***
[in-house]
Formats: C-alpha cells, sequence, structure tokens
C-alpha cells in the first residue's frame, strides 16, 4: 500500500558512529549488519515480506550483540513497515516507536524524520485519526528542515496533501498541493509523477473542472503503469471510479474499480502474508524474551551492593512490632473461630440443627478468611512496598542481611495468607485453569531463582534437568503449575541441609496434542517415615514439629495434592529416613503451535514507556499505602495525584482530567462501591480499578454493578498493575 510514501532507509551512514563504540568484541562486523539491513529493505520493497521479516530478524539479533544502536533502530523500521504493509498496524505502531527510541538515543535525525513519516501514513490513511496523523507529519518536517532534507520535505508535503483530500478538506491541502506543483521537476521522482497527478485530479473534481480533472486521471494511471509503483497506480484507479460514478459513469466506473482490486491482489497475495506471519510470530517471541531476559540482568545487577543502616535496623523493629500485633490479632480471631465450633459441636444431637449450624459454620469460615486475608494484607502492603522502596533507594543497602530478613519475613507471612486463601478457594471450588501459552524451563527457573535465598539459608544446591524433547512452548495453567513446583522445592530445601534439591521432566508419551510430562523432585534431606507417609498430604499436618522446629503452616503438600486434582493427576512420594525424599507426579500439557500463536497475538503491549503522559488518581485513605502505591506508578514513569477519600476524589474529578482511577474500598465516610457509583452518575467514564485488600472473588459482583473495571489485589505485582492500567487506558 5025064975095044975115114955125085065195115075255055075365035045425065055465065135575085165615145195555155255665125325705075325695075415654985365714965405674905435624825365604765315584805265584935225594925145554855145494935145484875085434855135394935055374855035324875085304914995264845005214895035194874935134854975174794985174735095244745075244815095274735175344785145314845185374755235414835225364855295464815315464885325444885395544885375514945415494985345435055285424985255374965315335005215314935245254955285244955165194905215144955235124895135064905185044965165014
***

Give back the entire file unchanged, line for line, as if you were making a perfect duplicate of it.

[in-house]
Formats: C-alpha cells, sequence, structure tokens
C-alpha cells in the first residue's frame, strides 16, 4: 500500500558512529549488519515480506550483540513497515516507536524524520485519526528542515496533501498541493509523477473542472503503469471510479474499480502474508524474551551492593512490632473461630440443627478468611512496598542481611495468607485453569531463582534437568503449575541441609496434542517415615514439629495434592529416613503451535514507556499505602495525584482530567462501591480499578454493578498493575 510514501532507509551512514563504540568484541562486523539491513529493505520493497521479516530478524539479533544502536533502530523500521504493509498496524505502531527510541538515543535525525513519516501514513490513511496523523507529519518536517532534507520535505508535503483530500478538506491541502506543483521537476521522482497527478485530479473534481480533472486521471494511471509503483497506480484507479460514478459513469466506473482490486491482489497475495506471519510470530517471541531476559540482568545487577543502616535496623523493629500485633490479632480471631465450633459441636444431637449450624459454620469460615486475608494484607502492603522502596533507594543497602530478613519475613507471612486463601478457594471450588501459552524451563527457573535465598539459608544446591524433547512452548495453567513446583522445592530445601534439591521432566508419551510430562523432585534431606507417609498430604499436618522446629503452616503438600486434582493427576512420594525424599507426579500439557500463536497475538503491549503522559488518581485513605502505591506508578514513569477519600476524589474529578482511577474500598465516610457509583452518575467514564485488600472473588459482583473495571489485589505485582492500567487506558 5025064975095044975115114955125085065195115075255055075365035045425065055465065135575085165615145195555155255665125325705075325695075415654985365714965405674905435624825365604765315584805265584935225594925145554855145494935145484875085434855135394935055374855035324875085304914995264845005214895035194874935134854975174794985174735095244745075244815095274735175344785145314845185374755235414835225364855295464815315464885325444885395544885375514945415494985345435055285424985255374965315335005215314935245254955285244955165194905215144955235124895135064905185044965165014